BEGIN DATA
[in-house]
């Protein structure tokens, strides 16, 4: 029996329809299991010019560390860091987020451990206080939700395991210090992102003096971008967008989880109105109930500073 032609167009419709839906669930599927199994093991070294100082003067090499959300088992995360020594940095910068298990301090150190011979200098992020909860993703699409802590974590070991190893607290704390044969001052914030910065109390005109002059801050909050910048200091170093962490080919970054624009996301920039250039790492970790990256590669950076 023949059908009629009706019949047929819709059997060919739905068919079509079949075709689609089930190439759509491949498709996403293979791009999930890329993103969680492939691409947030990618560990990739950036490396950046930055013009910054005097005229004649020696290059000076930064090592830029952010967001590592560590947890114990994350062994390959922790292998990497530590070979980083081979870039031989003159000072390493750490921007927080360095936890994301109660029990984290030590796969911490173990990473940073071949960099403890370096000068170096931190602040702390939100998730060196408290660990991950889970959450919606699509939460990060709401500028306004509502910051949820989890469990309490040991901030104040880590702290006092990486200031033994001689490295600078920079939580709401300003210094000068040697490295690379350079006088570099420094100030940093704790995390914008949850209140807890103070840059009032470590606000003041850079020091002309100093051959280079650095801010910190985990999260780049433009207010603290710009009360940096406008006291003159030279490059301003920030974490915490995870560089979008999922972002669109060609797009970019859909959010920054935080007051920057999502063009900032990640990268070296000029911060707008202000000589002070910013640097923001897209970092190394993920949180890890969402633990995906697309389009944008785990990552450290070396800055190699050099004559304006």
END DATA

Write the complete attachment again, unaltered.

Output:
[in-house]
């Protein structure tokens, strides 16, 4: 029996329809299991010019560390860091987020451990206080939700395991210090992102003096971008967008989880109105109930500073 032609167009419709839906669930599927199994093991070294100082003067090499959300088992995360020594940095910068298990301090150190011979200098992020909860993703699409802590974590070991190893607290704390044969001052914030910065109390005109002059801050909050910048200091170093962490080919970054624009996301920039250039790492970790990256590669950076 023949059908009629009706019949047929819709059997060919739905068919079509079949075709689609089930190439759509491949498709996403293979791009999930890329993103969680492939691409947030990618560990990739950036490396950046930055013009910054005097005229004649020696290059000076930064090592830029952010967001590592560590947890114990994350062994390959922790292998990497530590070979980083081979870039031989003159000072390493750490921007927080360095936890994301109660029990984290030590796969911490173990990473940073071949960099403890370096000068170096931190602040702390939100998730060196408290660990991950889970959450919606699509939460990060709401500028306004509502910051949820989890469990309490040991901030104040880590702290006092990486200031033994001689490295600078920079939580709401300003210094000068040697490295690379350079006088570099420094100030940093704790995390914008949850209140807890103070840059009032470590606000003041850079020091002309100093051959280079650095801010910190985990999260780049433009207010603290710009009360940096406008006291003159030279490059301003920030974490915490995870560089979008999922972002669109060609797009970019859909959010920054935080007051920057999502063009900032990640990268070296000029911060707008202000000589002070910013640097923001897209970092190394993920949180890890969402633990995906697309389009944008785990990552450290070396800055190699050099004559304006």